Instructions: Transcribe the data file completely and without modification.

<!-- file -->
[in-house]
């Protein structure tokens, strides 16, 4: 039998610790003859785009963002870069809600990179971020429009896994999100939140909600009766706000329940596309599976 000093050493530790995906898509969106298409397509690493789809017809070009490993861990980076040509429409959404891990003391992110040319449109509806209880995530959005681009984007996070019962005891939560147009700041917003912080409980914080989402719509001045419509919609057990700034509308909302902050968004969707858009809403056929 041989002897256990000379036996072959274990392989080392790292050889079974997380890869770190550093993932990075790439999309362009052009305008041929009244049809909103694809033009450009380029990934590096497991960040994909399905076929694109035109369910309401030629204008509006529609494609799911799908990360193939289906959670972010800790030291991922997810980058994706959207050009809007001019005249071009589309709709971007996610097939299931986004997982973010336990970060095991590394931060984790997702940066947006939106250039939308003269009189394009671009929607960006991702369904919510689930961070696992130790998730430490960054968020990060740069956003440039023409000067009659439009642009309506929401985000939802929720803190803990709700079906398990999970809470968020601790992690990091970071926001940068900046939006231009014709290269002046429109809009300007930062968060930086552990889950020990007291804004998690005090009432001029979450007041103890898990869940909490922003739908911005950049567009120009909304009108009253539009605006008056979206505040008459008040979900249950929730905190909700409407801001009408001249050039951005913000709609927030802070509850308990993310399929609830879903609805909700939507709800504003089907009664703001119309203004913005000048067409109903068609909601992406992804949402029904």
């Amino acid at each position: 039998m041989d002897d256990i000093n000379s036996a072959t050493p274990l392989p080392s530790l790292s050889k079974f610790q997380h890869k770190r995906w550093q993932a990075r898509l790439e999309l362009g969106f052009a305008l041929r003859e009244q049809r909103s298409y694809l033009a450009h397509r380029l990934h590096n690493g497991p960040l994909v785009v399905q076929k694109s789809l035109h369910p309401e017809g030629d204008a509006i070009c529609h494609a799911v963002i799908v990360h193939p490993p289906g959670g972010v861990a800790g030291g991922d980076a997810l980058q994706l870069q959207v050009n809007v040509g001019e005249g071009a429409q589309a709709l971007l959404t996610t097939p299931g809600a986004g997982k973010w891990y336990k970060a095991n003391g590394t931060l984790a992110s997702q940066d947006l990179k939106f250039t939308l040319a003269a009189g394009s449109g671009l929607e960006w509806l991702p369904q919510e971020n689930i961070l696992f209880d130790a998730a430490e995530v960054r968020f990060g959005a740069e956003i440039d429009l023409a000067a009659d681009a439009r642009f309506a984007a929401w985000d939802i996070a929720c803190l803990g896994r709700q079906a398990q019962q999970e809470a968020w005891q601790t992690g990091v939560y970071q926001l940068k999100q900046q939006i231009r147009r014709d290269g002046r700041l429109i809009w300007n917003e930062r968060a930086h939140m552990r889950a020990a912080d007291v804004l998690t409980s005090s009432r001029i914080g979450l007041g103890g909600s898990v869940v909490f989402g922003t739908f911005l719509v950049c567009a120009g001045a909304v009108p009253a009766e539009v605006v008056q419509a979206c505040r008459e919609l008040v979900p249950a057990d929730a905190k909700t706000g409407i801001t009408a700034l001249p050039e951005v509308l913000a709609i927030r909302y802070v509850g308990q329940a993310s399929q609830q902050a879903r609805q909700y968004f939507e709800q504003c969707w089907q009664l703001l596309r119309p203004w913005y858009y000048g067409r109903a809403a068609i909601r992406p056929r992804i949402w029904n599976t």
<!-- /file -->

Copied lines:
[in-house]
């Protein structure tokens, strides 16, 4: 039998610790003859785009963002870069809600990179971020429009896994999100939140909600009766706000329940596309599976 000093050493530790995906898509969106298409397509690493789809017809070009490993861990980076040509429409959404891990003391992110040319449109509806209880995530959005681009984007996070019962005891939560147009700041917003912080409980914080989402719509001045419509919609057990700034509308909302902050968004969707858009809403056929 041989002897256990000379036996072959274990392989080392790292050889079974997380890869770190550093993932990075790439999309362009052009305008041929009244049809909103694809033009450009380029990934590096497991960040994909399905076929694109035109369910309401030629204008509006529609494609799911799908990360193939289906959670972010800790030291991922997810980058994706959207050009809007001019005249071009589309709709971007996610097939299931986004997982973010336990970060095991590394931060984790997702940066947006939106250039939308003269009189394009671009929607960006991702369904919510689930961070696992130790998730430490960054968020990060740069956003440039023409000067009659439009642009309506929401985000939802929720803190803990709700079906398990999970809470968020601790992690990091970071926001940068900046939006231009014709290269002046429109809009300007930062968060930086552990889950020990007291804004998690005090009432001029979450007041103890898990869940909490922003739908911005950049567009120009909304009108009253539009605006008056979206505040008459008040979900249950929730905190909700409407801001009408001249050039951005913000709609927030802070509850308990993310399929609830879903609805909700939507709800504003089907009664703001119309203004913005000048067409109903068609909601992406992804949402029904």
């Amino acid at each position: 039998m041989d002897d256990i000093n000379s036996a072959t050493p274990l392989p080392s530790l790292s050889k079974f610790q997380h890869k770190r995906w550093q993932a990075r898509l790439e999309l362009g969106f052009a305008l041929r003859e009244q049809r909103s298409y694809l033009a450009h397509r380029l990934h590096n690493g497991p960040l994909v785009v399905q076929k694109s789809l035109h369910p309401e017809g030629d204008a509006i070009c529609h494609a799911v963002i799908v990360h193939p490993p289906g959670g972010v861990a800790g030291g991922d980076a997810l980058q994706l870069q959207v050009n809007v040509g001019e005249g071009a429409q589309a709709l971007l959404t996610t097939p299931g809600a986004g997982k973010w891990y336990k970060a095991n003391g590394t931060l984790a992110s997702q940066d947006l990179k939106f250039t939308l040319a003269a009189g394009s449109g671009l929607e960006w509806l991702p369904q919510e971020n689930i961070l696992f209880d130790a998730a430490e995530v960054r968020f990060g959005a740069e956003i440039d429009l023409a000067a009659d681009a439009r642009f309506a984007a929401w985000d939802i996070a929720c803190l803990g896994r709700q079906a398990q019962q999970e809470a968020w005891q601790t992690g990091v939560y970071q926001l940068k999100q900046q939006i231009r147009r014709d290269g002046r700041l429109i809009w300007n917003e930062r968060a930086h939140m552990r889950a020990a912080d007291v804004l998690t409980s005090s009432r001029i914080g979450l007041g103890g909600s898990v869940v909490f989402g922003t739908f911005l719509v950049c567009a120009g001045a909304v009108p009253a009766e539009v605006v008056q419509a979206c505040r008459e919609l008040v979900p249950a057990d929730a905190k909700t706000g409407i801001t009408a700034l001249p050039e951005v509308l913000a709609i927030r909302y802070v509850g308990q329940a993310s399929q609830q902050a879903r609805q909700y968004f939507e709800q504003c969707w089907q009664l703001l596309r119309p203004w913005y858009y000048g067409r109903a809403a068609i909601r992406p056929r992804i949402w029904n599976t």